Jewish World Review May 23, 2003 / 21 Iyar, 5763

Drs. Michael A. Glueck & Robert J. Cihak

The Medicine Men
JWR's Pundits
World Editorial
Cartoon Showcase

Mallard Fillmore

Michael Barone
Mona Charen
Linda Chavez
Ann Coulter
Greg Crosby
Larry Elder
Don Feder
Suzanne Fields
James Glassman
Paul Greenberg
Bob Greene
Betsy Hart
Nat Hentoff
David Horowitz
Marianne Jennings
Michael Kelly
Mort Kondracke
Ch. Krauthammer
Lawrence Kudlow
Dr. Laura
John Leo
Michelle Malkin
Jackie Mason
Chris Matthews
Michael Medved
Kathleen Parker
Wes Pruden
Sam Schulman
Amity Shlaes
Roger Simon
Tony Snow
Thomas Sowell
Cal Thomas
Jonathan S. Tobin
Ben Wattenberg
George Will
Bruce Williams
Walter Williams
Mort Zuckerman

Consumer Reports

Latest medical innovation: Cash | Every pundit in the land has his own diagnosis for the health care crisis du jour (pardon the French). Very often the diagnosis is a lack of adequate health insurance and the solution is more health insurance.

Perhaps this health insurance fever is the wrong diagnosis and what we really need is less insurance - not more!

Vern Cherewatenko, M.D., has reinvented this wheel. For which we should all be grateful. For this particular wheel - the quaint notion that patients might pay their doctors directly in exchange for the best service at the best price - has been sorely in need of reinvention.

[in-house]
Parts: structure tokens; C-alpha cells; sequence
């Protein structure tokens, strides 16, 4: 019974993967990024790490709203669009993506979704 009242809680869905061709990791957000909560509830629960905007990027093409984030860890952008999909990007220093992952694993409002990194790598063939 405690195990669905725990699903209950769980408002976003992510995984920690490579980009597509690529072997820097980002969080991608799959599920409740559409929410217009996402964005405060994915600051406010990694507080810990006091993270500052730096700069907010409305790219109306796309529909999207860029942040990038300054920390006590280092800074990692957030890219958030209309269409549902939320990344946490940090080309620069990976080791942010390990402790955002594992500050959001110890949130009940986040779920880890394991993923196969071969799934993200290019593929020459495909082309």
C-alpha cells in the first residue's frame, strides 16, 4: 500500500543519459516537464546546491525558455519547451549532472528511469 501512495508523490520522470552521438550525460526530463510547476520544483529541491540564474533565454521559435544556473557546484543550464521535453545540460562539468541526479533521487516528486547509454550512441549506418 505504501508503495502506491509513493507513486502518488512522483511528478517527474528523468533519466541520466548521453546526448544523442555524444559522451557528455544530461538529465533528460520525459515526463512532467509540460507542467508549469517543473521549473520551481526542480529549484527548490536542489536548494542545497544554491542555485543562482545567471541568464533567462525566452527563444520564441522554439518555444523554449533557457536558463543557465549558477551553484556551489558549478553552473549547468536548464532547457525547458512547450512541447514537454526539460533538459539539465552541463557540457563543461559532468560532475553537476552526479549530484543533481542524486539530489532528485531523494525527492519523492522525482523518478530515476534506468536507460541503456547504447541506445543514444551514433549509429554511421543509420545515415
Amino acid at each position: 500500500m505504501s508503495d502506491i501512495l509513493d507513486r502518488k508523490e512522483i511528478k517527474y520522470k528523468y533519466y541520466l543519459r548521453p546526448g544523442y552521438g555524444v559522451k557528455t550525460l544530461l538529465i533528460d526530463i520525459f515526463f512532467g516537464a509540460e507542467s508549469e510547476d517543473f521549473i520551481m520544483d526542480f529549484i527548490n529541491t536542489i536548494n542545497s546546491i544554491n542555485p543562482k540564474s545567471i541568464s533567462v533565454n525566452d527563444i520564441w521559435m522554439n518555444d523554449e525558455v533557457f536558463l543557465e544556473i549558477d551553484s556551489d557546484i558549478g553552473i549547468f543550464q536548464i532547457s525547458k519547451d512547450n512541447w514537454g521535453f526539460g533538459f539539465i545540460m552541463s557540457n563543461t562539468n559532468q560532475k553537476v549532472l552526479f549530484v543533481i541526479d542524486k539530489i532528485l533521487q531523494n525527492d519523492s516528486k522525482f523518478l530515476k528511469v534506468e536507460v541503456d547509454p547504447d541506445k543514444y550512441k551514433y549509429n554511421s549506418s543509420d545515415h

Dr. Vern, a Seattle physician who once owned five paperwork-smothered family clinics and who ended up in professional and personal bankruptcy, calls this new wheel "SimpleCare" ( It saved his career.

Patients love it.

And the success illustrates a fact of health care life that the HMOs, insurance companies and bureaucrats don't want you to discover: A lot more wheels can be reinvented ... once we break the "Big Business and Big Government and Brainy Experts Are the Only Answers" mindset.

Four years ago, Dr. Vern's clinics were treating 75,000 patients a year. They were also losing nearly a million dollars a year. Inadequate reimbursements from insurance companies, rising overhead and - most of all - the escalating administrative and paperwork costs were destroying his life's work.

Then Dr. Vern and his partner, Dr. David MacDonald, had their epiphany. Make the patient, not the insurance company, the real customer again. So they set out to design and implement a system that would eliminate the cost and hassle of dealing with these bureaucratic sludge factories.

Under most present medical "insurance," the doctor and his staff spend seven minutes of administrative time to make proper records, code and bill for every minute of patient care (not even counting additional time when the insurance company denies or delays payment). Under the SimpleCare approach, there's no billing, only payment at time of service, and this ratio is reversed.

Most patients have never heard about "coding" or the thousands of CPT (Current Procedural Terminology) billing codes describing different medical services which the doctor has to put down on the insurance company paperwork. Insurance companies like these numbers because a clerk can punch them into a computer and identify what the company pays for the service.